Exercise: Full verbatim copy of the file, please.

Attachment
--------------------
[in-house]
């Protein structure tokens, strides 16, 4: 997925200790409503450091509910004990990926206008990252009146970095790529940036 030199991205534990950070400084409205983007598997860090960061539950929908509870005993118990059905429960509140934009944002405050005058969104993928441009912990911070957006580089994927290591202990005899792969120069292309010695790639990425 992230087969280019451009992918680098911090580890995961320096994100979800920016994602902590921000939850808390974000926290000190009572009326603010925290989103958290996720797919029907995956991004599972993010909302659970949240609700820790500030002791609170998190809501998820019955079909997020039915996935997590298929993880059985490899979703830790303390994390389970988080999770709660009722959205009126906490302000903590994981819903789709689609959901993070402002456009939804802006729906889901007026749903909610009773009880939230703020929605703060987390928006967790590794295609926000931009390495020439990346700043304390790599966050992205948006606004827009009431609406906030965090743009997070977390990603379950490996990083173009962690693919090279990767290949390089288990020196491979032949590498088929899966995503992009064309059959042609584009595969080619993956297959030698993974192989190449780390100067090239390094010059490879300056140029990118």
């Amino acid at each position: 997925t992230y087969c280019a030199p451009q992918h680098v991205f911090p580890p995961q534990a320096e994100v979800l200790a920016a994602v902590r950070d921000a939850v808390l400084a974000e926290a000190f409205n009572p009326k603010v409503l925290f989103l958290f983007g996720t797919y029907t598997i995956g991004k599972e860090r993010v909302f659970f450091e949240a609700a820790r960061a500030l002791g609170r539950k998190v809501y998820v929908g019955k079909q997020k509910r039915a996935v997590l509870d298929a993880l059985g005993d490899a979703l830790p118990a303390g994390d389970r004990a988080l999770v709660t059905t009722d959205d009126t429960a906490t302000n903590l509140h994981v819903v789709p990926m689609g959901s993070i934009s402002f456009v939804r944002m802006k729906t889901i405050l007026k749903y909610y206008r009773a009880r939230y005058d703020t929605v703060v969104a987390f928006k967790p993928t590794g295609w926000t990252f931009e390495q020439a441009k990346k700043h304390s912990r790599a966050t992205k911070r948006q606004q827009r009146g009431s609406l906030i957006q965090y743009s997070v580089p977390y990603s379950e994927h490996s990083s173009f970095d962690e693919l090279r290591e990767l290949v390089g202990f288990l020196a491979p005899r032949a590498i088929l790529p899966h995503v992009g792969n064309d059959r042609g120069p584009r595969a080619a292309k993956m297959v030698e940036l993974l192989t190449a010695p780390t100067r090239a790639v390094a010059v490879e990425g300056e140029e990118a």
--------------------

[in-house]
């Protein structure tokens, strides 16, 4: 997925200790409503450091509910004990990926206008990252009146970095790529940036 030199991205534990950070400084409205983007598997860090960061539950929908509870005993118990059905429960509140934009944002405050005058969104993928441009912990911070957006580089994927290591202990005899792969120069292309010695790639990425 992230087969280019451009992918680098911090580890995961320096994100979800920016994602902590921000939850808390974000926290000190009572009326603010925290989103958290996720797919029907995956991004599972993010909302659970949240609700820790500030002791609170998190809501998820019955079909997020039915996935997590298929993880059985490899979703830790303390994390389970988080999770709660009722959205009126906490302000903590994981819903789709689609959901993070402002456009939804802006729906889901007026749903909610009773009880939230703020929605703060987390928006967790590794295609926000931009390495020439990346700043304390790599966050992205948006606004827009009431609406906030965090743009997070977390990603379950490996990083173009962690693919090279990767290949390089288990020196491979032949590498088929899966995503992009064309059959042609584009595969080619993956297959030698993974192989190449780390100067090239390094010059490879300056140029990118």
């Amino acid at each position: 997925t992230y087969c280019a030199p451009q992918h680098v991205f911090p580890p995961q534990a320096e994100v979800l200790a920016a994602v902590r950070d921000a939850v808390l400084a974000e926290a000190f409205n009572p009326k603010v409503l925290f989103l958290f983007g996720t797919y029907t598997i995956g991004k599972e860090r993010v909302f659970f450091e949240a609700a820790r960061a500030l002791g609170r539950k998190v809501y998820v929908g019955k079909q997020k509910r039915a996935v997590l509870d298929a993880l059985g005993d490899a979703l830790p118990a303390g994390d389970r004990a988080l999770v709660t059905t009722d959205d009126t429960a906490t302000n903590l509140h994981v819903v789709p990926m689609g959901s993070i934009s402002f456009v939804r944002m802006k729906t889901i405050l007026k749903y909610y206008r009773a009880r939230y005058d703020t929605v703060v969104a987390f928006k967790p993928t590794g295609w926000t990252f931009e390495q020439a441009k990346k700043h304390s912990r790599a966050t992205k911070r948006q606004q827009r009146g009431s609406l906030i957006q965090y743009s997070v580089p977390y990603s379950e994927h490996s990083s173009f970095d962690e693919l090279r290591e990767l290949v390089g202990f288990l020196a491979p005899r032949a590498i088929l790529p899966h995503v992009g792969n064309d059959r042609g120069p584009r595969a080619a292309k993956m297959v030698e940036l993974l192989t190449a010695p780390t100067r090239a790639v390094a010059v490879e990425g300056e140029e990118a």